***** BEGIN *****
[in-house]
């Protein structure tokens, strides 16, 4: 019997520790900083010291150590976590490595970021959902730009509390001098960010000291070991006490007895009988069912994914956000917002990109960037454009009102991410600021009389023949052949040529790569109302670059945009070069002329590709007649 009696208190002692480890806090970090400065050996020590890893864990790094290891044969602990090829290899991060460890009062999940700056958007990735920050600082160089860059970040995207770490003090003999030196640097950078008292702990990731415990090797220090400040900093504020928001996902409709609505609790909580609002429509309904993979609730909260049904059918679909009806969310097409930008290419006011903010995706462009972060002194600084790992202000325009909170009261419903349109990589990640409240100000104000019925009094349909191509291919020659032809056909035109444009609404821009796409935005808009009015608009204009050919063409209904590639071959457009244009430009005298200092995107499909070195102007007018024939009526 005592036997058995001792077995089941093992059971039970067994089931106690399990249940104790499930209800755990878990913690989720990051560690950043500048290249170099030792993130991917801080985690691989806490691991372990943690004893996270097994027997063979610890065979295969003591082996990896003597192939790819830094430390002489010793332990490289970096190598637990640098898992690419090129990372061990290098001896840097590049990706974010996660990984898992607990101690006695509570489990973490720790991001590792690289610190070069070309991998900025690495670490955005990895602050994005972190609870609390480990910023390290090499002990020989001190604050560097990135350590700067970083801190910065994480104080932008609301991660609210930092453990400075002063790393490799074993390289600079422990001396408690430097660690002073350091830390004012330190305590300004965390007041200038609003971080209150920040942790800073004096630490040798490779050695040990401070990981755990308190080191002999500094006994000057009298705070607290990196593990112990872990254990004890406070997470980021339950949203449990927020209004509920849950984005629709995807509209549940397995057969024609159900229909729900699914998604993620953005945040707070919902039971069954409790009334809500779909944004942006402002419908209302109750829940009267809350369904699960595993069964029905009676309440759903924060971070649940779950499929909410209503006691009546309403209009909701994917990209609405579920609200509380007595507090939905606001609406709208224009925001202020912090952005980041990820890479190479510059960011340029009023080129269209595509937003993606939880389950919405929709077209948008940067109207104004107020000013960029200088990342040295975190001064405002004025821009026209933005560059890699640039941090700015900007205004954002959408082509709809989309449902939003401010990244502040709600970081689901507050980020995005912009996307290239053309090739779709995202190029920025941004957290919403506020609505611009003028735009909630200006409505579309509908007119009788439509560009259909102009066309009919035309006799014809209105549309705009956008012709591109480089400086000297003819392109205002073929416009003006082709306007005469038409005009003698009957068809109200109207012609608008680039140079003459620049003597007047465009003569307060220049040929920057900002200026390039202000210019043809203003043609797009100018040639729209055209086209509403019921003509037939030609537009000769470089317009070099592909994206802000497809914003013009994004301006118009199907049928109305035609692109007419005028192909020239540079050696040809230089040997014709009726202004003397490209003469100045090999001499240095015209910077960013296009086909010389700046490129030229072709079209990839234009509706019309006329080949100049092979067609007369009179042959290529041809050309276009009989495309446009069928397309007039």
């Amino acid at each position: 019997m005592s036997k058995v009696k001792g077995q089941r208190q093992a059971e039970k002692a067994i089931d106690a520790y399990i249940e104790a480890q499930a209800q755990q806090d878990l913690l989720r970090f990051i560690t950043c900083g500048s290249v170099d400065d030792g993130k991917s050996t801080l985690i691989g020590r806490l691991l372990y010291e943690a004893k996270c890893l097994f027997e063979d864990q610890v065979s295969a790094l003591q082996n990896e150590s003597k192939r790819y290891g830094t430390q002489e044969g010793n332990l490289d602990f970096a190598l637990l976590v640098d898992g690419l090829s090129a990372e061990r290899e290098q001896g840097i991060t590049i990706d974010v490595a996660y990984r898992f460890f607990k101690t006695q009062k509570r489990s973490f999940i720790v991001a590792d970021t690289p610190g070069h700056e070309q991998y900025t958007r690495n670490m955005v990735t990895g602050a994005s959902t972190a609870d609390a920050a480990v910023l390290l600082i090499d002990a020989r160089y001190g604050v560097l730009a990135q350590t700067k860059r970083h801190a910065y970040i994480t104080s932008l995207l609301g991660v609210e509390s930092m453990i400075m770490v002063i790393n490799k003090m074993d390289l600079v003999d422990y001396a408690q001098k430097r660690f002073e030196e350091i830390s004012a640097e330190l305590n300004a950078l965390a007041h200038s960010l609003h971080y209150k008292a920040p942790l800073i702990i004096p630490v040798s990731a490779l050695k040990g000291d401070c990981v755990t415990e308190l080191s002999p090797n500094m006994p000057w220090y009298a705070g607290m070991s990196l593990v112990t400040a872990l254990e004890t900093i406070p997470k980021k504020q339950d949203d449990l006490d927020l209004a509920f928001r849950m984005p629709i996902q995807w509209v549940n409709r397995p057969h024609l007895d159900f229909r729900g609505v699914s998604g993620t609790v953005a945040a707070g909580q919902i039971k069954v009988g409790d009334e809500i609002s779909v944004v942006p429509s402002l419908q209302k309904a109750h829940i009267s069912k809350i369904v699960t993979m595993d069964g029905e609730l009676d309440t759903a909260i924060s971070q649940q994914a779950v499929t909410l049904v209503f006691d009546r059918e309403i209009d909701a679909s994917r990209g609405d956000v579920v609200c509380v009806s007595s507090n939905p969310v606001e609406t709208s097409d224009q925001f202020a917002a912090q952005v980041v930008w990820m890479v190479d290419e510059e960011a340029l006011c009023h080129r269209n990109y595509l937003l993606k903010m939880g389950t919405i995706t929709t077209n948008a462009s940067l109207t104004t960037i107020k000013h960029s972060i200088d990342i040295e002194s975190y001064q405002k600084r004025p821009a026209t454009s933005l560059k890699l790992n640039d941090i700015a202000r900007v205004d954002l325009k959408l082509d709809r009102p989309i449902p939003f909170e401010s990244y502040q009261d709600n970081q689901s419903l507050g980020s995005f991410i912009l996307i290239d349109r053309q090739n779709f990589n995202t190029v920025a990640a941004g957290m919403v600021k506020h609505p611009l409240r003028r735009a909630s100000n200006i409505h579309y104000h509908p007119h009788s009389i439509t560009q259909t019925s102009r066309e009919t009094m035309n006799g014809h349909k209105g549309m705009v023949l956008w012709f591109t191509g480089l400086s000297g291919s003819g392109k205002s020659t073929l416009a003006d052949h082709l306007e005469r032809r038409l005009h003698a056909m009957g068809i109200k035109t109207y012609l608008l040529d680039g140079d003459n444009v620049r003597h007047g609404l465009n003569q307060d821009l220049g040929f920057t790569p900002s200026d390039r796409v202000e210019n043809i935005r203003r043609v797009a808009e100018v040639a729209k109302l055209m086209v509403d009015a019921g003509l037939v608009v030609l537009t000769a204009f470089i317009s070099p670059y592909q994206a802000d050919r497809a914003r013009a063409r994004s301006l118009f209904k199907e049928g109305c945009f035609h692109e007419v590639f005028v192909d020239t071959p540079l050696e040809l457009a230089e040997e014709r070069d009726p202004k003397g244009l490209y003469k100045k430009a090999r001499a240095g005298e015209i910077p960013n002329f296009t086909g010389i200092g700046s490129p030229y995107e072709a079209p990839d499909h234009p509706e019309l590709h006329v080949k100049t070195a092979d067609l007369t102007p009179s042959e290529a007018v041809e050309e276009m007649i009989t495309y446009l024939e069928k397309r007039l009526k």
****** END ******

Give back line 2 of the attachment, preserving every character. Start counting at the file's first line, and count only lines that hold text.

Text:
């Protein structure tokens, strides 16, 4: 019997520790900083010291150590976590490595970021959902730009509390001098960010000291070991006490007895009988069912994914956000917002990109960037454009009102991410600021009389023949052949040529790569109302670059945009070069002329590709007649 009696208190002692480890806090970090400065050996020590890893864990790094290891044969602990090829290899991060460890009062999940700056958007990735920050600082160089860059970040995207770490003090003999030196640097950078008292702990990731415990090797220090400040900093504020928001996902409709609505609790909580609002429509309904993979609730909260049904059918679909009806969310097409930008290419006011903010995706462009972060002194600084790992202000325009909170009261419903349109990589990640409240100000104000019925009094349909191509291919020659032809056909035109444009609404821009796409935005808009009015608009204009050919063409209904590639071959457009244009430009005298200092995107499909070195102007007018024939009526 005592036997058995001792077995089941093992059971039970067994089931106690399990249940104790499930209800755990878990913690989720990051560690950043500048290249170099030792993130991917801080985690691989806490691991372990943690004893996270097994027997063979610890065979295969003591082996990896003597192939790819830094430390002489010793332990490289970096190598637990640098898992690419090129990372061990290098001896840097590049990706974010996660990984898992607990101690006695509570489990973490720790991001590792690289610190070069070309991998900025690495670490955005990895602050994005972190609870609390480990910023390290090499002990020989001190604050560097990135350590700067970083801190910065994480104080932008609301991660609210930092453990400075002063790393490799074993390289600079422990001396408690430097660690002073350091830390004012330190305590300004965390007041200038609003971080209150920040942790800073004096630490040798490779050695040990401070990981755990308190080191002999500094006994000057009298705070607290990196593990112990872990254990004890406070997470980021339950949203449990927020209004509920849950984005629709995807509209549940397995057969024609159900229909729900699914998604993620953005945040707070919902039971069954409790009334809500779909944004942006402002419908209302109750829940009267809350369904699960595993069964029905009676309440759903924060971070649940779950499929909410209503006691009546309403209009909701994917990209609405579920609200509380007595507090939905606001609406709208224009925001202020912090952005980041990820890479190479510059960011340029009023080129269209595509937003993606939880389950919405929709077209948008940067109207104004107020000013960029200088990342040295975190001064405002004025821009026209933005560059890699640039941090700015900007205004954002959408082509709809989309449902939003401010990244502040709600970081689901507050980020995005912009996307290239053309090739779709995202190029920025941004957290919403506020609505611009003028735009909630200006409505579309509908007119009788439509560009259909102009066309009919035309006799014809209105549309705009956008012709591109480089400086000297003819392109205002073929416009003006082709306007005469038409005009003698009957068809109200109207012609608008680039140079003459620049003597007047465009003569307060220049040929920057900002200026390039202000210019043809203003043609797009100018040639729209055209086209509403019921003509037939030609537009000769470089317009070099592909994206802000497809914003013009994004301006118009199907049928109305035609692109007419005028192909020239540079050696040809230089040997014709009726202004003397490209003469100045090999001499240095015209910077960013296009086909010389700046490129030229072709079209990839234009509706019309006329080949100049092979067609007369009179042959290529041809050309276009009989495309446009069928397309007039």